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D. Backes
Posted: Mar 27, 2008 12:15 PM
SPF under green roof
I am looking for any info regarding SPF roofs covered by a planted 'Green Roof' system. Has this been done yet? If this has been done I would guess that possibly the only coating that could handle the constant moisture and possible root damage would be a Polyurea . I really don't know cause I haven't found any examples yet.
Thank You in advance,
Big D
Gerry Wagoner
Posted: Apr 03, 2008 07:22 PM
I wouldn't do it, unless the roof was very well drained indeeed. After that, I still wouldn't do it. :)

D. Backes
Posted: Jan 21, 2010 10:14 AM
Well almost 2 years later, still wondering if anyone has seen, heard of, or better yet installed one yourself. I've seen spec's by VFI though I don't know if it was actually installed.
Dennis Davidson
Posted: Jan 21, 2010 02:45 PM
There are some specialized urethane coatings designed for continuous submersion but they are very expensive and must be installed correctly. You won't find these coatings at the roof material suppliers. I had a foam roof on a school coated with a urethane coating that was damaged during construction of a large addition (long story). The damage caused the roof to sag bad. It left a pond about 10' X 15' and was 12" deep in the middle. It stayed that way for almost 10 years, never dried out and never leaked. They finally hired me to fix it last year. So even the standard urethane roof coating is capable of full time moisture. Coatings are my specialty so let me know if you find someone willing to have one installed. There's only one building I know of with a "planted" roof, but it has an EPDM on it.
D. Backes
Posted: Jan 21, 2010 04:41 PM
Thanks for the reply Macs.
My thought has been a polyurea coating, and this has been born out by the fact of VFI's spec for 100 mils applied over the foam. It makes perfect sense to me but I don't see any movement in that direction. I have'nt seen any examples yet. I don't think I'm that far ahead of the curve.
Posted: Feb 16, 2010 11:07 PM
Well at least one has been done and it seems Dow has a product for it.


Dancey explains, “After several months of research and evaluating comparative systems, Dow’s Verdiseal polyurea membrane was chosen for this project.”

Dow’s website describes Verdiseal as “an elastomeric membrane developed for use in verdant roof gardens, such as green roofs and plaza decks that help improve environmental aesthetics and urban air quality. It provides a waterproof, seamless coating that can be quickly and easily applied and readily accommodates complex roof configurations and protrusions.”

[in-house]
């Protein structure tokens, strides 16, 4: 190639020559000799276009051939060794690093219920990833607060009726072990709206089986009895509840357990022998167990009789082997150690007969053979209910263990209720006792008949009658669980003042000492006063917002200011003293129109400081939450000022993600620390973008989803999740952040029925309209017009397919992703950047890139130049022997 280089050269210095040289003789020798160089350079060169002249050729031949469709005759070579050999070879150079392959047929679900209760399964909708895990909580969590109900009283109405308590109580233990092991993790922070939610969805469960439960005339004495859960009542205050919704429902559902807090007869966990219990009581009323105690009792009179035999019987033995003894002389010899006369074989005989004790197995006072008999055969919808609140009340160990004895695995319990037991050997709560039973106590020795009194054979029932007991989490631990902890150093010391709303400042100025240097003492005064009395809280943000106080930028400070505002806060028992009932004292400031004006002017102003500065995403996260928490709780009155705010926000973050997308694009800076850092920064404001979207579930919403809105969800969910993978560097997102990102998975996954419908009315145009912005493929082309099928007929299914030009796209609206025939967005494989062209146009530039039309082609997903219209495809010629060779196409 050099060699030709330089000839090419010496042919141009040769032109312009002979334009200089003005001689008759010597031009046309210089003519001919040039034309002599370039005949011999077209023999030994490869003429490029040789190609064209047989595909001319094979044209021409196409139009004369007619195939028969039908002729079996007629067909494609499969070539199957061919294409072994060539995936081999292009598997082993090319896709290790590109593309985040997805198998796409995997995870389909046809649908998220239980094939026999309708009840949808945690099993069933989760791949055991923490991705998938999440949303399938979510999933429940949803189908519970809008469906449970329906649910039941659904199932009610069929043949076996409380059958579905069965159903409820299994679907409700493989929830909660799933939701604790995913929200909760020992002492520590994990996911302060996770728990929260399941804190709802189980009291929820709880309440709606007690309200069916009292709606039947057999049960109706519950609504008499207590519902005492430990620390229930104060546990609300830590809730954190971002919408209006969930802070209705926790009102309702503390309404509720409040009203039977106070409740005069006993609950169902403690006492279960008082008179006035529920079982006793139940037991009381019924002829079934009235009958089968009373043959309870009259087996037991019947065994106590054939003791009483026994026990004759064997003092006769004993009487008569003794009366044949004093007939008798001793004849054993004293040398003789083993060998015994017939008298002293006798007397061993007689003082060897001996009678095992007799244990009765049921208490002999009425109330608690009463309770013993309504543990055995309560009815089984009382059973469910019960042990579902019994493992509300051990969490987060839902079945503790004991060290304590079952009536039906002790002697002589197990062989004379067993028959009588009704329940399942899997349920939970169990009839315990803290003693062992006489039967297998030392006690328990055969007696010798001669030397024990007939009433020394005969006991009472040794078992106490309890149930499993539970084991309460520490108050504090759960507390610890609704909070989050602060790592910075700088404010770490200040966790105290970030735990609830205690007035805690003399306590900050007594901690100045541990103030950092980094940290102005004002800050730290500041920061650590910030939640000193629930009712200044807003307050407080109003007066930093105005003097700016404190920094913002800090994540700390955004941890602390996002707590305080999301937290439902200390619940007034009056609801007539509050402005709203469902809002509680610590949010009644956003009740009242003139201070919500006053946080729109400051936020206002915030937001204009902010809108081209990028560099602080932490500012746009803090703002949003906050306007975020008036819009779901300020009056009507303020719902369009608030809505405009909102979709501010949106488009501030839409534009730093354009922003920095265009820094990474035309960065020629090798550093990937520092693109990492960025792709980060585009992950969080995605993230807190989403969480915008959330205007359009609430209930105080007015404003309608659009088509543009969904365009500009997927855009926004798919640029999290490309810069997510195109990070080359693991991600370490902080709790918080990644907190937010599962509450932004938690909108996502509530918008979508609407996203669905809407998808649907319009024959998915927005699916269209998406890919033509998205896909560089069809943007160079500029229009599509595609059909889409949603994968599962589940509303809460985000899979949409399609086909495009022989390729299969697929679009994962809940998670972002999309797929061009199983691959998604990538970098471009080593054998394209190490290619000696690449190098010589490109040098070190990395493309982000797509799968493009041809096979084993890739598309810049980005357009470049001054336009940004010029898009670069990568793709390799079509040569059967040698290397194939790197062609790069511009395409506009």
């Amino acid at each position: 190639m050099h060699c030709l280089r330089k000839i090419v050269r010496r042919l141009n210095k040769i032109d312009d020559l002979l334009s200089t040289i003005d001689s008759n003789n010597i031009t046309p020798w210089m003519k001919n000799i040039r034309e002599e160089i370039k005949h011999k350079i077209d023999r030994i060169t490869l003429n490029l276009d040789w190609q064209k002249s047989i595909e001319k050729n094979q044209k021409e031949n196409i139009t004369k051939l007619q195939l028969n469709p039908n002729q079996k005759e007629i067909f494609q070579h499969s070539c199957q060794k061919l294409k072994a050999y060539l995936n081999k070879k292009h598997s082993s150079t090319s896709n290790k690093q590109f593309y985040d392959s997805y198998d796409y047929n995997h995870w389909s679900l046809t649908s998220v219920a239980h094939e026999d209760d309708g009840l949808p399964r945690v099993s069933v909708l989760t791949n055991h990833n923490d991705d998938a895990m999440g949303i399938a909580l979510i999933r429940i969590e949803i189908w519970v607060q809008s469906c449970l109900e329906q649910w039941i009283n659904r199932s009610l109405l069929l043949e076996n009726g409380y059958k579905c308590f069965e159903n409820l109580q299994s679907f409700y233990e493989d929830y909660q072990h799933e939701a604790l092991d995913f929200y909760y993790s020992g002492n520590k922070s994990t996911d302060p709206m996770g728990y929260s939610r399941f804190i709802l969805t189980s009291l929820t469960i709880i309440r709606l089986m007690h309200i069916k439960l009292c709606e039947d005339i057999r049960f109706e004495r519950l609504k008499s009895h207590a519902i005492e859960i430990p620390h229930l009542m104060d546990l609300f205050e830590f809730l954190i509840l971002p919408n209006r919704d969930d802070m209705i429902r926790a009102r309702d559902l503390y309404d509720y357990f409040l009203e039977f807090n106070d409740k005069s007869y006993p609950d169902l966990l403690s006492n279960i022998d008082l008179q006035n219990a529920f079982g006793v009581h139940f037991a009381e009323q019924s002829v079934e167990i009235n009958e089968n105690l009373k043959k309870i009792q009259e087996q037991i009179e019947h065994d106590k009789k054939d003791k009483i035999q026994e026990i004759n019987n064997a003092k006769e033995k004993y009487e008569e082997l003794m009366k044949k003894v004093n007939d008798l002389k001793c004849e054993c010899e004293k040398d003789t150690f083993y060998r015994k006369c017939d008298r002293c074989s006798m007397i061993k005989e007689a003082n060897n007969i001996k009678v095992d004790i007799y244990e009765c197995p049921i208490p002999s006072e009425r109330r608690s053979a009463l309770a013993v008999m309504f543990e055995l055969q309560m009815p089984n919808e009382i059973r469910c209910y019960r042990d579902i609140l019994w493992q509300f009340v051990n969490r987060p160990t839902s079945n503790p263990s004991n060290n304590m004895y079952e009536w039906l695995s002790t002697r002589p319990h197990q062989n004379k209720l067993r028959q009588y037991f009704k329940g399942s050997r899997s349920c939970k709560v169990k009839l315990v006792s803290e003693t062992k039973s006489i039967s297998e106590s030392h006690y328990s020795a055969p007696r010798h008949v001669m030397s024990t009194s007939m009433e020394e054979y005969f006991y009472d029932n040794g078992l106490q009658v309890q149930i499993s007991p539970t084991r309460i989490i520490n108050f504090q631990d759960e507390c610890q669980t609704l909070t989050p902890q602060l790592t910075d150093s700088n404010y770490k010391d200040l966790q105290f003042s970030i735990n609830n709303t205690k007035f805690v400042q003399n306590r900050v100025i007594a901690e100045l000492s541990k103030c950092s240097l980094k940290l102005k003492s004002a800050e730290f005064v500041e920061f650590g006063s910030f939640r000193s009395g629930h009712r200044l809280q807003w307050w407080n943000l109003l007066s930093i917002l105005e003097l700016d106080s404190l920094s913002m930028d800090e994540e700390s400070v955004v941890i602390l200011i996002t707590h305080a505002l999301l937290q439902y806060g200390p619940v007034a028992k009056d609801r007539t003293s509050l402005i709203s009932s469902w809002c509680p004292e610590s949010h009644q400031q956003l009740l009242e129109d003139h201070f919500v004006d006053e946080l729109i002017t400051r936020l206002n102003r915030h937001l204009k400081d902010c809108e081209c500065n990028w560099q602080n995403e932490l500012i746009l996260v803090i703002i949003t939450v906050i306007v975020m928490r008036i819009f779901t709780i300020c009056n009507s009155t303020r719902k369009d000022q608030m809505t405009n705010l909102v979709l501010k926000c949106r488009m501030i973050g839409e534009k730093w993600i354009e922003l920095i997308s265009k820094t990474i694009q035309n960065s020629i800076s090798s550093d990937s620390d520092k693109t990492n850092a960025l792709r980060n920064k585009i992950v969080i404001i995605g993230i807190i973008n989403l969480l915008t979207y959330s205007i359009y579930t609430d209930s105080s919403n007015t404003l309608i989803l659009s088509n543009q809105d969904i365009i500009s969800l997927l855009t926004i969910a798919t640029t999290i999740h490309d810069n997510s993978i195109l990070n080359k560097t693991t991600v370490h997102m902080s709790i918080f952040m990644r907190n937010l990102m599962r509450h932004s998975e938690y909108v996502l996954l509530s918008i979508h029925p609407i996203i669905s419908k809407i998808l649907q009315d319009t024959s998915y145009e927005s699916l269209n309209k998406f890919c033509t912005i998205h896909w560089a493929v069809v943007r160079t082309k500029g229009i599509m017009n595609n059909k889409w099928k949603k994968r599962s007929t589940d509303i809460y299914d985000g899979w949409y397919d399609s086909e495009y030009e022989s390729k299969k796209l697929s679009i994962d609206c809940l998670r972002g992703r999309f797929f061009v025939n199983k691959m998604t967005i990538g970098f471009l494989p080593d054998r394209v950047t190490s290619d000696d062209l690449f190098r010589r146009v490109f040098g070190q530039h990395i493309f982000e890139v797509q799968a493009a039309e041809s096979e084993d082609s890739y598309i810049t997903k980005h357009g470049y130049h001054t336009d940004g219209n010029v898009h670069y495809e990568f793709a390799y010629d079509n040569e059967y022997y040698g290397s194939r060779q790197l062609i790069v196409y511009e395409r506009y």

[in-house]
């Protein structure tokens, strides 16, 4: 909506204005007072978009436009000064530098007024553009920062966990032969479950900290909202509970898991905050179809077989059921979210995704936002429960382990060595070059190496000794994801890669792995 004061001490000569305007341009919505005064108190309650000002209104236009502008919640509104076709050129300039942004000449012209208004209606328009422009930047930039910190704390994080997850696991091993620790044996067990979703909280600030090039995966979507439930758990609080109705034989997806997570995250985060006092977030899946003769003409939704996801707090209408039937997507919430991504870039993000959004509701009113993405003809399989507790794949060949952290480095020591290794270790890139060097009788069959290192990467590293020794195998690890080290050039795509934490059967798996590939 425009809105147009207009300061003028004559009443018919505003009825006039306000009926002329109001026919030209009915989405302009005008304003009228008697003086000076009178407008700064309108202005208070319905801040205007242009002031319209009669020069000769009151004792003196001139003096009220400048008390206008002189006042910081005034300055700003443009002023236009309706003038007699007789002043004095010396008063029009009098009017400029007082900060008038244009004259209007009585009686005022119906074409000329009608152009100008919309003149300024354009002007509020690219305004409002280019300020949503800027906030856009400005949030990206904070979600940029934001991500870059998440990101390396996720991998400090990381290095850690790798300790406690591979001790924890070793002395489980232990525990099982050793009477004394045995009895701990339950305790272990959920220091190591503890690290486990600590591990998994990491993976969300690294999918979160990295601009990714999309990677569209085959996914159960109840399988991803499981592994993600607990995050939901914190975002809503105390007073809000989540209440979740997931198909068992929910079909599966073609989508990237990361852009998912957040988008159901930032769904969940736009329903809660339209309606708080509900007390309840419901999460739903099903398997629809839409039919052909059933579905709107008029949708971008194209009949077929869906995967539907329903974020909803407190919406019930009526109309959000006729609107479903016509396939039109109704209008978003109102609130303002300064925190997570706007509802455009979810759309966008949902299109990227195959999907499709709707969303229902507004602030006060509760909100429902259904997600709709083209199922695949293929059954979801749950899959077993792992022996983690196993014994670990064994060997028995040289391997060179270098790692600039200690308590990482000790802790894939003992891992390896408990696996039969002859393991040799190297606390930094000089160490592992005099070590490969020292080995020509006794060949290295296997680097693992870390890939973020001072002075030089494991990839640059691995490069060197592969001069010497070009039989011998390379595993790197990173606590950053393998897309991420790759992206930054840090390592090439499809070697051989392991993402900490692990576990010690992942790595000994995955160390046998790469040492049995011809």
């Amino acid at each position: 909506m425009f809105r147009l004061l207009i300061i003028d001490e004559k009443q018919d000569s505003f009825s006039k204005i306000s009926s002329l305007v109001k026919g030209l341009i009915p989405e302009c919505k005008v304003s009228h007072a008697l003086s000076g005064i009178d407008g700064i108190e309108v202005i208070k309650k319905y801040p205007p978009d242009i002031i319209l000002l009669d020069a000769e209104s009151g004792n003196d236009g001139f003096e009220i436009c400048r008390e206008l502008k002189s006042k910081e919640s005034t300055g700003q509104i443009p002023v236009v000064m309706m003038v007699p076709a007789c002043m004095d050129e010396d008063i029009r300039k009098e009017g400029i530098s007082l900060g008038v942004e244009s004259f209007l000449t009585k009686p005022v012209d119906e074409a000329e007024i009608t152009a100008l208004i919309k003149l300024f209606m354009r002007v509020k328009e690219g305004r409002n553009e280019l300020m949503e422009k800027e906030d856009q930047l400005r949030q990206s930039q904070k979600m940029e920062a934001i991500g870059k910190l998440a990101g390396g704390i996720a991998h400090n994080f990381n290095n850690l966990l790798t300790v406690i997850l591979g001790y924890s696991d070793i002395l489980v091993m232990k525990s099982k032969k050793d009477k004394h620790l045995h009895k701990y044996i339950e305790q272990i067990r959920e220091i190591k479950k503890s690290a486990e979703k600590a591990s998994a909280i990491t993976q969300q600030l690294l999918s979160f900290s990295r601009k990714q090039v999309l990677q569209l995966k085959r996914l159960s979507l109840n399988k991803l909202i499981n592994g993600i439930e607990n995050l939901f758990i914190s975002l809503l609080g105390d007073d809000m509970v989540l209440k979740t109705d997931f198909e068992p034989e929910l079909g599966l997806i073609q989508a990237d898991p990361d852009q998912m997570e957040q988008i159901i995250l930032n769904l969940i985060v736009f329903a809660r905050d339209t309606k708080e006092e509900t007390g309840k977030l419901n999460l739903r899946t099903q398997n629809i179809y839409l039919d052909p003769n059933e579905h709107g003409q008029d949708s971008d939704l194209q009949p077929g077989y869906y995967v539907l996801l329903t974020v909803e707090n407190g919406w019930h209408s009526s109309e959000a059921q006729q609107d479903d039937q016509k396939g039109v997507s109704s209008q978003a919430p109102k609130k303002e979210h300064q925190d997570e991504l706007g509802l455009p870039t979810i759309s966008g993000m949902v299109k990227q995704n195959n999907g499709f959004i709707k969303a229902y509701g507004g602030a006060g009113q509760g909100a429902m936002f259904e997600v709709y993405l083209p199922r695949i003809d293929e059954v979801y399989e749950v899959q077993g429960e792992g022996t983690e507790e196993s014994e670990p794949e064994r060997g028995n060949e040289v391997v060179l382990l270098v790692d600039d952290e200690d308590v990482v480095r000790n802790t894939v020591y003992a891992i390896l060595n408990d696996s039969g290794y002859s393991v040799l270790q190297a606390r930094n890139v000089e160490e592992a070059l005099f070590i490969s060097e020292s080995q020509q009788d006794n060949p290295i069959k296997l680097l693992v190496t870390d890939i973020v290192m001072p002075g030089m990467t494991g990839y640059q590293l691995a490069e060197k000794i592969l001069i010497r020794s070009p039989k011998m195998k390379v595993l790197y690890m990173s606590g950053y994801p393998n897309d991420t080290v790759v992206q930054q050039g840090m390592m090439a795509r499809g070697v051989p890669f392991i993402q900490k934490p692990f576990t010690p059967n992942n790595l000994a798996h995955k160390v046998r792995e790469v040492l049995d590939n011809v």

Dennis Davidson
Posted: Feb 17, 2010 08:54 AM
There are plenty of "coating systems" that can be used for planters and recreational or pedestrian roofs. These systems have been around for a long time. But none that I know of have been used over spray foam for an actual "Green Planted Roof". However, there are SPF coated roofs for pedestrian use like walkways and outside recreation areas, but they have extensive drainage systems and special traffic bearing surfaces. The typical roof structure of this type is installed using foam board stock, EPDM rubber and concrete pavers. Until there's more interest in "Green Planted" roofs I don't think any foam suppliers will be willing to get involved in it.
Tim Wojnarski
Posted: Feb 17, 2010 02:14 PM
If you take a look at what a green roof is, it's nothing more than a really fancy IRMA. In my market (MD/VA), the king of green roofing is hot rubberized asphalt. No matter which system you look at, they are all pretty much the same from a waterproofing standpoint. The membrane is fully adhered to the deck with various layers of slipsheets, protection boards, drainage mats, root barriers and insulation on top of the membrane. Then you finally get to the "green" part with the dirt, plants, irrigation, pavers, etc. Personally, the only place I would see this with SPF as an even remote option would be a renovation project where the existing hot rubberized asphalt would not have to be removed. Could be enough of a cost savings to justify the SPF. Have I ever done one? No, but it's fun to think about.

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